2004 AMC 10B Problems/Problem 13
Contents
Problem
In the United States, coins have the following thicknesses: penny, mm; nickel, mm; dime, mm; quarter, mm. If a stack of these coins is exactly mm high, how many coins are in the stack?
Solution
All numbers in this solution will be in hundredths of a millimeter.
The thinnest coin is the dime, with thickness . A stack of dimes has height .
The other three coin types have thicknesses , , and . By replacing some of the dimes in our stack by other, thicker coins, we can clearly create exactly all heights in the set .
If we take an odd , then all the possible heights will be odd, and thus none of them will be . Hence is even.
If the stack will be too low and if it will be too high. Thus we are left with cases and .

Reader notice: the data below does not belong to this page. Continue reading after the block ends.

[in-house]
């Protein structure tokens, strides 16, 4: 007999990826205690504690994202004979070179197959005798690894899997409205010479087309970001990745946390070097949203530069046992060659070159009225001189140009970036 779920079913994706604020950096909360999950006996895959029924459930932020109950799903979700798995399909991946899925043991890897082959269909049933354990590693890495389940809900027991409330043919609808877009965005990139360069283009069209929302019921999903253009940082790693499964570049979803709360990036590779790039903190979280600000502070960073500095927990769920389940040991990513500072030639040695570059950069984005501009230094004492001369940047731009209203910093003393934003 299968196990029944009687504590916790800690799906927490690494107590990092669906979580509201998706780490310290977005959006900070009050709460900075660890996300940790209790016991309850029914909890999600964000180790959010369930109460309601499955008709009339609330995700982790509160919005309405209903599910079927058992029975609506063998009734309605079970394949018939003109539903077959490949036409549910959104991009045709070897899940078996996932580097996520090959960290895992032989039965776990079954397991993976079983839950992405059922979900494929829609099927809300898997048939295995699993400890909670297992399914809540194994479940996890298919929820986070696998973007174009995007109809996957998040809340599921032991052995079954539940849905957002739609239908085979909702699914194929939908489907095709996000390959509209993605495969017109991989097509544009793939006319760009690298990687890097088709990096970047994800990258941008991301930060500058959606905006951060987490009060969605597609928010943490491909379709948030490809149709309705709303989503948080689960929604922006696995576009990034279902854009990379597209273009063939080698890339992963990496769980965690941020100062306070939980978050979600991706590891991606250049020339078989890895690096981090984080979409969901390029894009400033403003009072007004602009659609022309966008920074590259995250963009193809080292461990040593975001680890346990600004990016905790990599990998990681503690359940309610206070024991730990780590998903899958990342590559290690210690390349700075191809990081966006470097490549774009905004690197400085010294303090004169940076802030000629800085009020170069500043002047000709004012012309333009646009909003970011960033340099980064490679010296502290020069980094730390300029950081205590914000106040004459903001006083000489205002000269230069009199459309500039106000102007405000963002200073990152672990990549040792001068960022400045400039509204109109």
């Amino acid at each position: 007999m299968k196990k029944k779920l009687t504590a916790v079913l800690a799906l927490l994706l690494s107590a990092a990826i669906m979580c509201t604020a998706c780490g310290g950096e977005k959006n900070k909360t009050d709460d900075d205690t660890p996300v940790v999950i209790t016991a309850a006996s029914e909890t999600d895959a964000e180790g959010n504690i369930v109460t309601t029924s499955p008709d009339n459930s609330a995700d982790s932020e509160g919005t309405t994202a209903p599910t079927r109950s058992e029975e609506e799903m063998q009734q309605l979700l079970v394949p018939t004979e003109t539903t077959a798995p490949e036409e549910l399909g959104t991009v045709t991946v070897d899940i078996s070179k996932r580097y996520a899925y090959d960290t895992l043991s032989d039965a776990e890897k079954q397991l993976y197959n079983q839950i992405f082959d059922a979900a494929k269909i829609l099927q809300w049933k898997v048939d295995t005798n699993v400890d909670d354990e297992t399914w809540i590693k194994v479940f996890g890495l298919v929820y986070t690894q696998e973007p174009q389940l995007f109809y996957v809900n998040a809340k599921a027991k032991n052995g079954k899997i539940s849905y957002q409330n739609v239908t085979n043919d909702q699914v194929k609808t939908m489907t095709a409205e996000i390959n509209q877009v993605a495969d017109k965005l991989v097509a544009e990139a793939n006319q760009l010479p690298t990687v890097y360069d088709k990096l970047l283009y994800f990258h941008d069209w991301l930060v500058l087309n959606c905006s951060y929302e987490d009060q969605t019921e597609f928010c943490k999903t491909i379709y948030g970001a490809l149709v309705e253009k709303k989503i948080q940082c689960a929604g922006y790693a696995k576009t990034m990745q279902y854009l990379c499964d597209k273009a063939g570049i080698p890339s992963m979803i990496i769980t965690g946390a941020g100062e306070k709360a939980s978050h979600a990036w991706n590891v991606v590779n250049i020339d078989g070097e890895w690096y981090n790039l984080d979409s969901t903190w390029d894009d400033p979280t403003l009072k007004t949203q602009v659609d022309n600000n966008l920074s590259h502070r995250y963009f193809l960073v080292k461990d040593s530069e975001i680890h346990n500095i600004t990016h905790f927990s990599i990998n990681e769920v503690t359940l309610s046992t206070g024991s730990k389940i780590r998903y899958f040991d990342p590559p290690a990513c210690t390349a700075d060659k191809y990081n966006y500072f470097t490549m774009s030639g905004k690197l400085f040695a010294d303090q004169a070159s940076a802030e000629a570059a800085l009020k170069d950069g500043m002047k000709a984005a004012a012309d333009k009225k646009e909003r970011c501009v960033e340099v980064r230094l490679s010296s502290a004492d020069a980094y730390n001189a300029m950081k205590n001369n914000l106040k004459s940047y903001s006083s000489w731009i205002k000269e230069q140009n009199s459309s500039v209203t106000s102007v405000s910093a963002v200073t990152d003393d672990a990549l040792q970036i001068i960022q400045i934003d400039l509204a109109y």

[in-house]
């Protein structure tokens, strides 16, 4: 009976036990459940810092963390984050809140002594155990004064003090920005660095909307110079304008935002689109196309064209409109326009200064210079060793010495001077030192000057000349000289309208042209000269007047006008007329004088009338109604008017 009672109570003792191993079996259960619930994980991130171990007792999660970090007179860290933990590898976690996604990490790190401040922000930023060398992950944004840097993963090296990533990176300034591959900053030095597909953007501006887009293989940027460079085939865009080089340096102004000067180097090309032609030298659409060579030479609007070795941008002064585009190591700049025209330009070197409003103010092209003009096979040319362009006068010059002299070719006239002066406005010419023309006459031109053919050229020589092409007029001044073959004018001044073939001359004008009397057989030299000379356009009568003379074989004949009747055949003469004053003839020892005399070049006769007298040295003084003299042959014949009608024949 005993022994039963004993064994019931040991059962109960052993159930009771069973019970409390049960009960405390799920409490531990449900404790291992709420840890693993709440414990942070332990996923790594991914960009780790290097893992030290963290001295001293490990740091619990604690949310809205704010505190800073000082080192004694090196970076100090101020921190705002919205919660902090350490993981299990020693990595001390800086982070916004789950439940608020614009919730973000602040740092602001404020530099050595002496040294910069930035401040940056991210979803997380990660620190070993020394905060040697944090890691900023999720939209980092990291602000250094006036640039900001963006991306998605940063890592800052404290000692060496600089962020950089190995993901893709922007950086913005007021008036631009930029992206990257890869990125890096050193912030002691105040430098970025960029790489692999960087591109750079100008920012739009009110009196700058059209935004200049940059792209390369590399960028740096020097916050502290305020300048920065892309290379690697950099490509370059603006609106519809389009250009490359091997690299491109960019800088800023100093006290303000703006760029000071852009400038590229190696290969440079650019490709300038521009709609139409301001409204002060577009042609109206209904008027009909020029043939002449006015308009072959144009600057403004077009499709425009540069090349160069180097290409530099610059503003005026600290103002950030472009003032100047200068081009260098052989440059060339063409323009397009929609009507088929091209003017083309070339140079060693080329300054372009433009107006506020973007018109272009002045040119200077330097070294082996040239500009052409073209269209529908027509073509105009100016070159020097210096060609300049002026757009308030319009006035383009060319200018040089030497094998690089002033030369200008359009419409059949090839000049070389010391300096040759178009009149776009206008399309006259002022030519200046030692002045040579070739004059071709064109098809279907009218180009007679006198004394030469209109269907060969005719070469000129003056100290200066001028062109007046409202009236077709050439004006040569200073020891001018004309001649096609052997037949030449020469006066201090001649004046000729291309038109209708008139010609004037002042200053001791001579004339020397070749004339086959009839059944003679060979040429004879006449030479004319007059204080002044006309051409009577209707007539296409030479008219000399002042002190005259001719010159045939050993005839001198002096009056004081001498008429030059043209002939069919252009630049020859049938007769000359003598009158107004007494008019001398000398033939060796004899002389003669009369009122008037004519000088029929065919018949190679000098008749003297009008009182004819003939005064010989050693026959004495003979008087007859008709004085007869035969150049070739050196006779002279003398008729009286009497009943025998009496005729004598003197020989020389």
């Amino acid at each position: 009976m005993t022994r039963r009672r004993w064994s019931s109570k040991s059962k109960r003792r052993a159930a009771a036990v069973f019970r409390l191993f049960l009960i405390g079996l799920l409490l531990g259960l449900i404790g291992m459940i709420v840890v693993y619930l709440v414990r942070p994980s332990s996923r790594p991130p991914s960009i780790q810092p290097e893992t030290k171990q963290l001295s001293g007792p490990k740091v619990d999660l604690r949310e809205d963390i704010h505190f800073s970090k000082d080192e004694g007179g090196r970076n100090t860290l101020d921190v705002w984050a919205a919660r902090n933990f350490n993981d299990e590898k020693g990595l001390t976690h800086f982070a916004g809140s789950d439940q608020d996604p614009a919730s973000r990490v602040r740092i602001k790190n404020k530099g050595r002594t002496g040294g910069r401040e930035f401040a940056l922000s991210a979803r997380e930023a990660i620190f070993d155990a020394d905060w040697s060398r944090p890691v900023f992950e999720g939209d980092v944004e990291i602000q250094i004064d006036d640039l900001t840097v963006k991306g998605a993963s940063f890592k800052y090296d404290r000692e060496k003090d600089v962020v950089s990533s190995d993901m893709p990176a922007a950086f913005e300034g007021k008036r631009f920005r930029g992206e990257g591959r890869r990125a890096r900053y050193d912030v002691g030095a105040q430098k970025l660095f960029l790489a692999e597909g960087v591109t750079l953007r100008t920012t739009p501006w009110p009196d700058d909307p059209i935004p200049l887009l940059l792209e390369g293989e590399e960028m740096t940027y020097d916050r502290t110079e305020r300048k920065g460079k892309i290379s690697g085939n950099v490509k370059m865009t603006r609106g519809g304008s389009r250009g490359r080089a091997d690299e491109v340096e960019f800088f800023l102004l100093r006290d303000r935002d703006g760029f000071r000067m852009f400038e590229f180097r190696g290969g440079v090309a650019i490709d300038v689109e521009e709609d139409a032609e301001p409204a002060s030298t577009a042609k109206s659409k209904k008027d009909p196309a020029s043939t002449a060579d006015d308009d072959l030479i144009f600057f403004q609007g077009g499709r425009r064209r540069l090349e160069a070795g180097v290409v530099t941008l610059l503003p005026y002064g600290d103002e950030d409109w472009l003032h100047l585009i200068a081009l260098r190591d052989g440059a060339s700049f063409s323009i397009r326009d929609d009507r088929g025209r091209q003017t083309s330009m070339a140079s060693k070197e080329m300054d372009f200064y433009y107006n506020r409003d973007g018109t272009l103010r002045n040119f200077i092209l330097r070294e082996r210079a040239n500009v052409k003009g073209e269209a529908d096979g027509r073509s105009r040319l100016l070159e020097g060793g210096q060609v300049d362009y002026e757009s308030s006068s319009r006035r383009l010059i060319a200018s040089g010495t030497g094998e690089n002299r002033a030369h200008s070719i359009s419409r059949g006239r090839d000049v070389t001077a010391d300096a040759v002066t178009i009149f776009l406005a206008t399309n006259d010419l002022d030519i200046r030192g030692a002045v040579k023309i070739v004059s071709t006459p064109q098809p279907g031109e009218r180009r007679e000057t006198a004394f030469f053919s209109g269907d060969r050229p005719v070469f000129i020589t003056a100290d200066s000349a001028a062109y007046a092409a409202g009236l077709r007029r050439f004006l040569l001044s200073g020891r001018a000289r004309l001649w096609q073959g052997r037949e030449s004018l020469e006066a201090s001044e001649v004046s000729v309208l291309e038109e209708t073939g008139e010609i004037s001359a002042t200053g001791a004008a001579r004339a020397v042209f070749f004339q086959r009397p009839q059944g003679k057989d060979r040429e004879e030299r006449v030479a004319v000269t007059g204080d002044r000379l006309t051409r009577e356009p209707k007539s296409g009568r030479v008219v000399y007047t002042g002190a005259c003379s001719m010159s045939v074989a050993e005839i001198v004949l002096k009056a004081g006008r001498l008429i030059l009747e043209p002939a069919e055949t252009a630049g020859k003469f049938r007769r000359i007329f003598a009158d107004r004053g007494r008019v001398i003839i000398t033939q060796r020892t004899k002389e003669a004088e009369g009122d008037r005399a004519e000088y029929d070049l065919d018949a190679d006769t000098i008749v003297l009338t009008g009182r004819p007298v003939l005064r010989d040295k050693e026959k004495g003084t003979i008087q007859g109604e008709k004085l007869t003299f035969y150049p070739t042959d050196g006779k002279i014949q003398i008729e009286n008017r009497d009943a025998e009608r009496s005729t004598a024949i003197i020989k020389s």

If the possible stack heights are , with the remaining ones exceeding .
Therefore there are coins in the stack.
Using the above observation we can easily construct such a stack. A stack of dimes would have height , thus we need to add . This can be done for example by replacing five dimes by nickels (for ), and one dime by a penny (for ).
Note
We can easily add up and to get . We multiply that by to get . Since this works and it requires 8 coins, the answer is clearly .
Similarly, we can simply take quarters to get .
See also
2004 AMC 10B (Problems • Answer Key • Resources) | ||
Preceded by Problem 12 |
Followed by Problem 14 | |
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All AMC 10 Problems and Solutions |
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